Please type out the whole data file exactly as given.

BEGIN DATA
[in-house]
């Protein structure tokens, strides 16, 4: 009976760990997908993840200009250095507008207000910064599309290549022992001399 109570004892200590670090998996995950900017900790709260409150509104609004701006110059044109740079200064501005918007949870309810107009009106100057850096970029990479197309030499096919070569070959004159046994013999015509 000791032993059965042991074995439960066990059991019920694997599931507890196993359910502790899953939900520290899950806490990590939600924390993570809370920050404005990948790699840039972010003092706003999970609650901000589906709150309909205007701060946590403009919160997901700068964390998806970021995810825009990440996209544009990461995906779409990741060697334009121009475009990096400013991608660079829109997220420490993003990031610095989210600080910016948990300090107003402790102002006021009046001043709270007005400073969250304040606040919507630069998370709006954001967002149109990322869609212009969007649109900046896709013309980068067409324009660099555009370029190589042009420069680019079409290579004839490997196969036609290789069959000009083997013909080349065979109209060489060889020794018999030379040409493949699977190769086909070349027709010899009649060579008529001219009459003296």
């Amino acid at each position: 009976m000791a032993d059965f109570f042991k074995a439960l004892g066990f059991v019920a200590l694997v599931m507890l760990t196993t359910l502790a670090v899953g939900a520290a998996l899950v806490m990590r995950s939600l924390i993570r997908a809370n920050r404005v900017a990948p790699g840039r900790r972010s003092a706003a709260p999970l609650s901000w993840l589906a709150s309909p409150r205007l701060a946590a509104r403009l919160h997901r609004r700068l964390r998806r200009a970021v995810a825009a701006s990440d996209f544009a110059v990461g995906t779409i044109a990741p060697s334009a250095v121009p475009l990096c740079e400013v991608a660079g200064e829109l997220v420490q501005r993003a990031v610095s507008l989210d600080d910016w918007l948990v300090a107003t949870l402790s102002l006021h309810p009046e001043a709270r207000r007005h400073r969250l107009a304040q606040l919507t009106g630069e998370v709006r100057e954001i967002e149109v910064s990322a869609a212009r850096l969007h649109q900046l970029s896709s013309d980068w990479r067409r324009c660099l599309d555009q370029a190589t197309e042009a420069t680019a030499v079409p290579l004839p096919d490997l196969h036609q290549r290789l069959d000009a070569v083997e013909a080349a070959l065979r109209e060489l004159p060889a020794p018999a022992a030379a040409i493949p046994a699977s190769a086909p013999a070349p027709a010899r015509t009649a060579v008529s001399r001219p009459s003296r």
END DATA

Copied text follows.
[in-house]
């Protein structure tokens, strides 16, 4: 009976760990997908993840200009250095507008207000910064599309290549022992001399 109570004892200590670090998996995950900017900790709260409150509104609004701006110059044109740079200064501005918007949870309810107009009106100057850096970029990479197309030499096919070569070959004159046994013999015509 000791032993059965042991074995439960066990059991019920694997599931507890196993359910502790899953939900520290899950806490990590939600924390993570809370920050404005990948790699840039972010003092706003999970609650901000589906709150309909205007701060946590403009919160997901700068964390998806970021995810825009990440996209544009990461995906779409990741060697334009121009475009990096400013991608660079829109997220420490993003990031610095989210600080910016948990300090107003402790102002006021009046001043709270007005400073969250304040606040919507630069998370709006954001967002149109990322869609212009969007649109900046896709013309980068067409324009660099555009370029190589042009420069680019079409290579004839490997196969036609290789069959000009083997013909080349065979109209060489060889020794018999030379040409493949699977190769086909070349027709010899009649060579008529001219009459003296």
């Amino acid at each position: 009976m000791a032993d059965f109570f042991k074995a439960l004892g066990f059991v019920a200590l694997v599931m507890l760990t196993t359910l502790a670090v899953g939900a520290a998996l899950v806490m990590r995950s939600l924390i993570r997908a809370n920050r404005v900017a990948p790699g840039r900790r972010s003092a706003a709260p999970l609650s901000w993840l589906a709150s309909p409150r205007l701060a946590a509104r403009l919160h997901r609004r700068l964390r998806r200009a970021v995810a825009a701006s990440d996209f544009a110059v990461g995906t779409i044109a990741p060697s334009a250095v121009p475009l990096c740079e400013v991608a660079g200064e829109l997220v420490q501005r993003a990031v610095s507008l989210d600080d910016w918007l948990v300090a107003t949870l402790s102002l006021h309810p009046e001043a709270r207000r007005h400073r969250l107009a304040q606040l919507t009106g630069e998370v709006r100057e954001i967002e149109v910064s990322a869609a212009r850096l969007h649109q900046l970029s896709s013309d980068w990479r067409r324009c660099l599309d555009q370029a190589t197309e042009a420069t680019a030499v079409p290579l004839p096919d490997l196969h036609q290549r290789l069959d000009a070569v083997e013909a080349a070959l065979r109209e060489l004159p060889a020794p018999a022992a030379a040409i493949p046994a699977s190769a086909p013999a070349p027709a010899r015509t009649a060579v008529s001399r001219p009459s003296r």